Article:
The New Year is a few days away. The thought should make us smile. But why are we pensive and somewhat sad?
That’s because of 2020, dear reader. The current year has been a taxing phase in which the deadly coronavirus unleashed terror that’s unprecedented in recent memory. Millions fell sick. Many lost their lives. The global economy took a hit. Helplessness in a battle against a mysterious evil could be felt everywhere.
The year had started just like any other. Few in India would have imagined the possibility of a global medical emergency in which ours would be one of the worst-affected countries.
The story of a few months later would be scripted with tragedies as subplots.
Meanwhile, a strict lockdown would be imposed in India. Followed by another. And, another.
To protect ourselves from the virus and not spread the infection if one had somehow contracted the disease, we started wearing masks and tried to maintain social distancing. At least, those who sought prevention – and wanted to be safe for others too – tried hard
Once back home from work or after buying essentials, we reached out for a new mandatory presence in our lives: the hand sanitizer. We squeezed a few drops of the cleansing liquid out of the bottle, rubbed it vigorously on our palms and went for a bath. Winter notwithstanding, we follow that routine even if work keeps us away from home until late in the evening. The option of avoiding is fraught with risks we just cannot ignore.
As Covid-19 claimed more sufferers across the world, working from home for those who could become the new reality. In the new WFH scenario, one had to be computer-savvy or learn a new set of skills to communicate and function from home.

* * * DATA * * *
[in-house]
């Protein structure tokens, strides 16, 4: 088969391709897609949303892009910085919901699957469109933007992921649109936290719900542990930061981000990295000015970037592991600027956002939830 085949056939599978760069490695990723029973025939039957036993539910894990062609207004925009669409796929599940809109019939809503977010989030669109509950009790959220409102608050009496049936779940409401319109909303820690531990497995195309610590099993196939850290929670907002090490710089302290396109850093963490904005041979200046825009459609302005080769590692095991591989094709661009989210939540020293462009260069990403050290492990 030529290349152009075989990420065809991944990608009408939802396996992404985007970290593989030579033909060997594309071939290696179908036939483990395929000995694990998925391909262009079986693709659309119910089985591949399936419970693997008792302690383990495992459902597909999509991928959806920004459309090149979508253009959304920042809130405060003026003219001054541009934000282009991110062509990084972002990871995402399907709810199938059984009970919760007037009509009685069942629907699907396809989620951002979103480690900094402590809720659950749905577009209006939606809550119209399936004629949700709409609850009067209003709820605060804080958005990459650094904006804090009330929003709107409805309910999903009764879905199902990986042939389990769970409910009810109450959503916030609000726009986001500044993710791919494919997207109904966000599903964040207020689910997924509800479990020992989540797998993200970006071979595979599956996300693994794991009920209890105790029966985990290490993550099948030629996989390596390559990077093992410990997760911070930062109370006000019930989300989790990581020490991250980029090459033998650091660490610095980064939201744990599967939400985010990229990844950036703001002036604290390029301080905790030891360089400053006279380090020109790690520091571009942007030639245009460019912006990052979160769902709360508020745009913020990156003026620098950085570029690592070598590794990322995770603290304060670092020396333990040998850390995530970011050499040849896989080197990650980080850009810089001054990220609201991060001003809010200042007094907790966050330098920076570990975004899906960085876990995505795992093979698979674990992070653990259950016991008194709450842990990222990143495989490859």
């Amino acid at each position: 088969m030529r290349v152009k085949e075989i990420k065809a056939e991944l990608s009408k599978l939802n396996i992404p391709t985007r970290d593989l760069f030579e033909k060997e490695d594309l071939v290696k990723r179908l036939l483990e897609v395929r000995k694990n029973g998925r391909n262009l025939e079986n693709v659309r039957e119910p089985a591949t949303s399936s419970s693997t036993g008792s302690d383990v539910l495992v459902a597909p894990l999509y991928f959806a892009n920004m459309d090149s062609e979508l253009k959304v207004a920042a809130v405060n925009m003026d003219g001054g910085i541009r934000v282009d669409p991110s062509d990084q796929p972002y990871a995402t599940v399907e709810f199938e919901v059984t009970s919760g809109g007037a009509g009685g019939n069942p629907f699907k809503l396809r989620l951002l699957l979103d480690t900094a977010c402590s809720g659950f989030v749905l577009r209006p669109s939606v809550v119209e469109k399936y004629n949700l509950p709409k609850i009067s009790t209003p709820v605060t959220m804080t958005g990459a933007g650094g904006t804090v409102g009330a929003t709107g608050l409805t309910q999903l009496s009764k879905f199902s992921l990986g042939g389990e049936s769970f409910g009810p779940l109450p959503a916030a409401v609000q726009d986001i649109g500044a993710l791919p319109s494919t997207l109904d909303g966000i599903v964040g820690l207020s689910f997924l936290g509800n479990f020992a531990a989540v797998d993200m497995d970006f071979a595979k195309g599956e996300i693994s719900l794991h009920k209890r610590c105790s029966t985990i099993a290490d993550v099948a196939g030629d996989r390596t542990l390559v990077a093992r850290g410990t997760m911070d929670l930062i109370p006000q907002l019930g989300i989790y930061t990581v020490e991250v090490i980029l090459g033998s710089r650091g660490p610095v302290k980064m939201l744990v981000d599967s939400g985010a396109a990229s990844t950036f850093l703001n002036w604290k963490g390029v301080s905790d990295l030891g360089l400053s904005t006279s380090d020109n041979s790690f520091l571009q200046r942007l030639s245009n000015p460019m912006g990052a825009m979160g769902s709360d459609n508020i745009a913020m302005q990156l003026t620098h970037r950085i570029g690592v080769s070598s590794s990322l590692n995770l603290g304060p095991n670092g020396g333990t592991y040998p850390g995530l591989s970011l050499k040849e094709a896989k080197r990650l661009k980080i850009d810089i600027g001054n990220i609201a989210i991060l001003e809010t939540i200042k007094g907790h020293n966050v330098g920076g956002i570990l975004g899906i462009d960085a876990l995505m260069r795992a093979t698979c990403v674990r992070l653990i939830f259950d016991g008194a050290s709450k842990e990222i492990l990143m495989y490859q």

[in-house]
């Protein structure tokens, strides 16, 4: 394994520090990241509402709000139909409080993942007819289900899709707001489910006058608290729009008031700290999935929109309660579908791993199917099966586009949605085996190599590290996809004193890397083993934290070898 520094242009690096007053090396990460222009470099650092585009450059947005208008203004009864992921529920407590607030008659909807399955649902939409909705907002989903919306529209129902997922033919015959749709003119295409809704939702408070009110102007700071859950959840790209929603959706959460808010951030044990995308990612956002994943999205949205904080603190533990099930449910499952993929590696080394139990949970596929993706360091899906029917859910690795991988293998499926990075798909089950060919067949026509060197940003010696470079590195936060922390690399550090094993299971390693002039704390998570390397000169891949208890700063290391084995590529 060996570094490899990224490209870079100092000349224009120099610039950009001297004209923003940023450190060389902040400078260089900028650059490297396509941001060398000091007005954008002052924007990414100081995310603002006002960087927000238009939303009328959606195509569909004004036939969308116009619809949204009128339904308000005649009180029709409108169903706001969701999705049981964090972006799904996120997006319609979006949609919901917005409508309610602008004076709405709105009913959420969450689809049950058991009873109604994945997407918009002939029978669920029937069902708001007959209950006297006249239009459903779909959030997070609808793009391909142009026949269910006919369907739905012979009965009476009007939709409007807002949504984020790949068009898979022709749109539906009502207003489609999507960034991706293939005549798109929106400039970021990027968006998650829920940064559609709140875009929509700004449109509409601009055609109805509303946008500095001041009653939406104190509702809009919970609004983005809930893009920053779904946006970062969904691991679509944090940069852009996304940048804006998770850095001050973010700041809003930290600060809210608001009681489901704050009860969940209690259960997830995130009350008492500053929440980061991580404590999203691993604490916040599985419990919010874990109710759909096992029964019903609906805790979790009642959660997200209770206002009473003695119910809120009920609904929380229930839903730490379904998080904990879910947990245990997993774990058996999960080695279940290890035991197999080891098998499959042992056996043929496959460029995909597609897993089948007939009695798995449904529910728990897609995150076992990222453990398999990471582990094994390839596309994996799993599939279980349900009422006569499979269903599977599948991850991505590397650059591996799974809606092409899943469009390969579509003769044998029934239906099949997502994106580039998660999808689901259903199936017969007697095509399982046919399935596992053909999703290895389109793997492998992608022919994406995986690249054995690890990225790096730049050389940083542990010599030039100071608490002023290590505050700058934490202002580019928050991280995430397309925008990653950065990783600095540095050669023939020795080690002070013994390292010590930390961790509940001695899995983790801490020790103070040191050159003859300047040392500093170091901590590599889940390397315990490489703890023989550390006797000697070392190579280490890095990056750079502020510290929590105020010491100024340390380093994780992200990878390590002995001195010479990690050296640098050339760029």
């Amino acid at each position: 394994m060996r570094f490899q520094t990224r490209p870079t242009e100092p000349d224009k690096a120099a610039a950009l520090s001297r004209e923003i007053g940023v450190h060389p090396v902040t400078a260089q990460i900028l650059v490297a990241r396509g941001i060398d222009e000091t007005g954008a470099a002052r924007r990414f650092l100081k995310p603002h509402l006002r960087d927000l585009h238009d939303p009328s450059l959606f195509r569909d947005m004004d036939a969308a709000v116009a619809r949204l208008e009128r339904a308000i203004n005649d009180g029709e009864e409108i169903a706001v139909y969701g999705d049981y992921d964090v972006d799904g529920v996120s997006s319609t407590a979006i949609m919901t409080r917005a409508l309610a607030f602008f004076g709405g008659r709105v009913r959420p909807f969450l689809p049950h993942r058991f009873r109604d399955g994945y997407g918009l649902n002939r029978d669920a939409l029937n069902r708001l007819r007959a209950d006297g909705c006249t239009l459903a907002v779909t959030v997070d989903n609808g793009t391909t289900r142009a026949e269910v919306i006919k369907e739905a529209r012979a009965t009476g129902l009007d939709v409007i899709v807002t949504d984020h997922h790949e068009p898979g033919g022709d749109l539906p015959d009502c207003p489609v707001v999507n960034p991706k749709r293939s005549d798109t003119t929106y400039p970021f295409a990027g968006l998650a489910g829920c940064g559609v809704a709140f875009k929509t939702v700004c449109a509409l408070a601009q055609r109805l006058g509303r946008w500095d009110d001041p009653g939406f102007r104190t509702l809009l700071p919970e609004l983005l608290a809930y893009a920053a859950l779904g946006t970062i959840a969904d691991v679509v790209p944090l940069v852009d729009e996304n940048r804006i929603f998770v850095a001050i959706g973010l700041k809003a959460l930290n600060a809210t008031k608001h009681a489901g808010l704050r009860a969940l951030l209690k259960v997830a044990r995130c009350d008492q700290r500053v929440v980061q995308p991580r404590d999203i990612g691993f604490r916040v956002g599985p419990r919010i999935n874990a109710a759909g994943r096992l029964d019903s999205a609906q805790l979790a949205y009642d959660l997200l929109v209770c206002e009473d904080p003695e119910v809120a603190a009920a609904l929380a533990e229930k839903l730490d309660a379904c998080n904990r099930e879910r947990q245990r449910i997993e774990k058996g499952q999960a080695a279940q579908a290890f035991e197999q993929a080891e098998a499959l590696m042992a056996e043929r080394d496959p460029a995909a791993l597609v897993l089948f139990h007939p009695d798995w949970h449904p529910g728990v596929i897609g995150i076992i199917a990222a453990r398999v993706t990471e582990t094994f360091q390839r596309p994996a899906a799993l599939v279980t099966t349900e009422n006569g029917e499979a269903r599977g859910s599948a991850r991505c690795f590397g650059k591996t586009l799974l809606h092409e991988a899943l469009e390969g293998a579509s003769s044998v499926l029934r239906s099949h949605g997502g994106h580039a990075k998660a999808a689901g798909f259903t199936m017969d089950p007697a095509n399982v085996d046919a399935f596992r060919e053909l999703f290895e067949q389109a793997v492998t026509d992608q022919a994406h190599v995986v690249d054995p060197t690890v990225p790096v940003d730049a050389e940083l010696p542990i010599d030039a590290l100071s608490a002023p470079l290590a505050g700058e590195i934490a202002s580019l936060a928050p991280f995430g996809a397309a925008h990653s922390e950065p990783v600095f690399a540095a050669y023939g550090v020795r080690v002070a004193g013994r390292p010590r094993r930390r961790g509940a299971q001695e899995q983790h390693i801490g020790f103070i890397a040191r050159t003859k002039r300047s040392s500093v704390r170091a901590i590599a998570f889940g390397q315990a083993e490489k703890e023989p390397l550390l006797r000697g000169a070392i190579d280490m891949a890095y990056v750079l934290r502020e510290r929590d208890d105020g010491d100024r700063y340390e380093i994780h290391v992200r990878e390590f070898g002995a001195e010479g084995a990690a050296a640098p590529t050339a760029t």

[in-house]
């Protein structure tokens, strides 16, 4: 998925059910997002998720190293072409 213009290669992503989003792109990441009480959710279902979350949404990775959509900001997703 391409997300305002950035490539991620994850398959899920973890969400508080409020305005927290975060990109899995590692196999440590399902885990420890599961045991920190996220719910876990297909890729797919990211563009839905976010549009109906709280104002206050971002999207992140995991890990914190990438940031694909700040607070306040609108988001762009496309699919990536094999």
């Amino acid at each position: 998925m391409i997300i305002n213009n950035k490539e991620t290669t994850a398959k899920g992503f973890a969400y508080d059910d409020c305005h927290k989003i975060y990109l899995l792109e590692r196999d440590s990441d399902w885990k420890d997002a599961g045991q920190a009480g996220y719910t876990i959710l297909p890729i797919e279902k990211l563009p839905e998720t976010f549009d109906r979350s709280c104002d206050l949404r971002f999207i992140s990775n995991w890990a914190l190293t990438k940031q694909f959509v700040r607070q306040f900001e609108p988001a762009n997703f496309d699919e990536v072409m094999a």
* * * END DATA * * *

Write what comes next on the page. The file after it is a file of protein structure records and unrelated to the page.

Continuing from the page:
While this was ridiculously easy for a few, many others had to struggle to ensure that the bosses were happy and output didn’t suffer.
Loss of job was the biggest tragedy for millions across the country. Many workplaces had to declare temporary closure, resulting in zero earnings for the employers and exit for the employees who often worked as daily wagers. Corporate setups suffered too. Employers sacked mercilessly to cut costs and minimise losses. The situation became increasingly grim with financial and mental health turning into issues that needed addressing on a war footing.
Jobless, struggling and often starving, those in the low-income category started returning to their hometowns and villages in search of the minimum for sheer survival. Their journeys, frequently undertaken on foot, were widely discussed. The middle-class minority, under severe pressure because of financial liabilities, pay cuts and job losses, suffered in silence in the absence of compassionate attention.
Many tried to avoid public gatherings where social distancing routinely went for a toss. Educational institutions were shut for the most part of the year, as were movie halls. Personal entertainment on OTT platforms such as Netflix became the new urban indulgence. Home delivery of food substituted visits to the restaurants as a form of outing and relaxation.
2020 has been an unimaginable horror story. It has shattered our peace of mind, led to countless tragedies and made us more uncertain about our future than ever before.
2021 will be better if we are prepared to believe that the worst is behind us. Let us reach out for it with an optimistic prayer